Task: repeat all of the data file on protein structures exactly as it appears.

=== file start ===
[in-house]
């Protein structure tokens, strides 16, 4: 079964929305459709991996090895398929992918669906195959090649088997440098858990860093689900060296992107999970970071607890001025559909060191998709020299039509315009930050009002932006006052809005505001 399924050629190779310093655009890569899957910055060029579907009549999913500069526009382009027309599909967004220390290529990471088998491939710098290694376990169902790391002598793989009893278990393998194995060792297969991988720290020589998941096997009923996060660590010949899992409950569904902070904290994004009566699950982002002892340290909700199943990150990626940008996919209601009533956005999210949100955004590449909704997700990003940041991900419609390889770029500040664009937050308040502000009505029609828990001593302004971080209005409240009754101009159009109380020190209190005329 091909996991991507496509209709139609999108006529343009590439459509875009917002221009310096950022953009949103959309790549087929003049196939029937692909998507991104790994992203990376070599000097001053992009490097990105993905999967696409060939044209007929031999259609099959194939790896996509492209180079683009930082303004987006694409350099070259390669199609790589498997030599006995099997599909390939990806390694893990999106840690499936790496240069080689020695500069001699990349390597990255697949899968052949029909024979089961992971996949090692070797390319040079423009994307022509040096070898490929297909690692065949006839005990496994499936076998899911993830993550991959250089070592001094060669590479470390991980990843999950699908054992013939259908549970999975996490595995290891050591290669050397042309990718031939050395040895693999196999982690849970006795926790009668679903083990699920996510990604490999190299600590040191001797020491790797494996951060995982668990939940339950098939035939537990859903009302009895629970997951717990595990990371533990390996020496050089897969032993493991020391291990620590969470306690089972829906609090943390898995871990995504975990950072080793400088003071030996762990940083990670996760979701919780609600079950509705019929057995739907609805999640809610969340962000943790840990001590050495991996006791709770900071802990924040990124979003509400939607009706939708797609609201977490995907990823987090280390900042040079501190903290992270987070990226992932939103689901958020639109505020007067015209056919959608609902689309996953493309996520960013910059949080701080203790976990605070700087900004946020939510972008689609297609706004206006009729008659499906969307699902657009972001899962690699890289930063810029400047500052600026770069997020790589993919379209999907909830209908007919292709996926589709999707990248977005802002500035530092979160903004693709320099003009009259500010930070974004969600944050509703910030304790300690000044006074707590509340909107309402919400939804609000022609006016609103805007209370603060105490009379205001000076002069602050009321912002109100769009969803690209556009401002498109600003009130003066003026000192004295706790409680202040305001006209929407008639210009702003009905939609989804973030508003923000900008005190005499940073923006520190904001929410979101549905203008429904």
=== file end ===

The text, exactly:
[in-house]
């Protein structure tokens, strides 16, 4: 079964929305459709991996090895398929992918669906195959090649088997440098858990860093689900060296992107999970970071607890001025559909060191998709020299039509315009930050009002932006006052809005505001 399924050629190779310093655009890569899957910055060029579907009549999913500069526009382009027309599909967004220390290529990471088998491939710098290694376990169902790391002598793989009893278990393998194995060792297969991988720290020589998941096997009923996060660590010949899992409950569904902070904290994004009566699950982002002892340290909700199943990150990626940008996919209601009533956005999210949100955004590449909704997700990003940041991900419609390889770029500040664009937050308040502000009505029609828990001593302004971080209005409240009754101009159009109380020190209190005329 091909996991991507496509209709139609999108006529343009590439459509875009917002221009310096950022953009949103959309790549087929003049196939029937692909998507991104790994992203990376070599000097001053992009490097990105993905999967696409060939044209007929031999259609099959194939790896996509492209180079683009930082303004987006694409350099070259390669199609790589498997030599006995099997599909390939990806390694893990999106840690499936790496240069080689020695500069001699990349390597990255697949899968052949029909024979089961992971996949090692070797390319040079423009994307022509040096070898490929297909690692065949006839005990496994499936076998899911993830993550991959250089070592001094060669590479470390991980990843999950699908054992013939259908549970999975996490595995290891050591290669050397042309990718031939050395040895693999196999982690849970006795926790009668679903083990699920996510990604490999190299600590040191001797020491790797494996951060995982668990939940339950098939035939537990859903009302009895629970997951717990595990990371533990390996020496050089897969032993493991020391291990620590969470306690089972829906609090943390898995871990995504975990950072080793400088003071030996762990940083990670996760979701919780609600079950509705019929057995739907609805999640809610969340962000943790840990001590050495991996006791709770900071802990924040990124979003509400939607009706939708797609609201977490995907990823987090280390900042040079501190903290992270987070990226992932939103689901958020639109505020007067015209056919959608609902689309996953493309996520960013910059949080701080203790976990605070700087900004946020939510972008689609297609706004206006009729008659499906969307699902657009972001899962690699890289930063810029400047500052600026770069997020790589993919379209999907909830209908007919292709996926589709999707990248977005802002500035530092979160903004693709320099003009009259500010930070974004969600944050509703910030304790300690000044006074707590509340909107309402919400939804609000022609006016609103805007209370603060105490009379205001000076002069602050009321912002109100769009969803690209556009401002498109600003009130003066003026000192004295706790409680202040305001006209929407008639210009702003009905939609989804973030508003923000900008005190005499940073923006520190904001929410979101549905203008429904």